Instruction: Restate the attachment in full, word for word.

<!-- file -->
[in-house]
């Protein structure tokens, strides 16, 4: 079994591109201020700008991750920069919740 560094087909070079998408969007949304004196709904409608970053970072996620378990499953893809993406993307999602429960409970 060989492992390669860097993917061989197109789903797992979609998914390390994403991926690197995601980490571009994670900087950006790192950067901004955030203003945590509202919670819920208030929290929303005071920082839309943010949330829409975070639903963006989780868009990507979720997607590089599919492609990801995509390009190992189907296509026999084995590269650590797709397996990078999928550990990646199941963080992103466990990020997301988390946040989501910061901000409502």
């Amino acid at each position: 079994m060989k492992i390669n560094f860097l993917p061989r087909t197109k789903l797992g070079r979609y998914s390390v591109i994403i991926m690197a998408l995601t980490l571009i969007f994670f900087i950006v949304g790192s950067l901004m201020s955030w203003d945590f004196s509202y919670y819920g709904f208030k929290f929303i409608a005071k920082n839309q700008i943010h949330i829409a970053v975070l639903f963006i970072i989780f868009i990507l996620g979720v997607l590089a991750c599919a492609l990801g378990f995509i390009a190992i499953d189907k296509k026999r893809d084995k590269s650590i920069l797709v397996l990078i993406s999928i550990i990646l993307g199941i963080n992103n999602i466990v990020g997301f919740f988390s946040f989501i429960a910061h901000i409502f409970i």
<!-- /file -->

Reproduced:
[in-house]
């Protein structure tokens, strides 16, 4: 079994591109201020700008991750920069919740 560094087909070079998408969007949304004196709904409608970053970072996620378990499953893809993406993307999602429960409970 060989492992390669860097993917061989197109789903797992979609998914390390994403991926690197995601980490571009994670900087950006790192950067901004955030203003945590509202919670819920208030929290929303005071920082839309943010949330829409975070639903963006989780868009990507979720997607590089599919492609990801995509390009190992189907296509026999084995590269650590797709397996990078999928550990990646199941963080992103466990990020997301988390946040989501910061901000409502």
């Amino acid at each position: 079994m060989k492992i390669n560094f860097l993917p061989r087909t197109k789903l797992g070079r979609y998914s390390v591109i994403i991926m690197a998408l995601t980490l571009i969007f994670f900087i950006v949304g790192s950067l901004m201020s955030w203003d945590f004196s509202y919670y819920g709904f208030k929290f929303i409608a005071k920082n839309q700008i943010h949330i829409a970053v975070l639903f963006i970072i989780f868009i990507l996620g979720v997607l590089a991750c599919a492609l990801g378990f995509i390009a190992i499953d189907k296509k026999r893809d084995k590269s650590i920069l797709v397996l990078i993406s999928i550990i990646l993307g199941i963080n992103n999602i466990v990020g997301f919740f988390s946040f989501i429960a910061h901000i409502f409970i």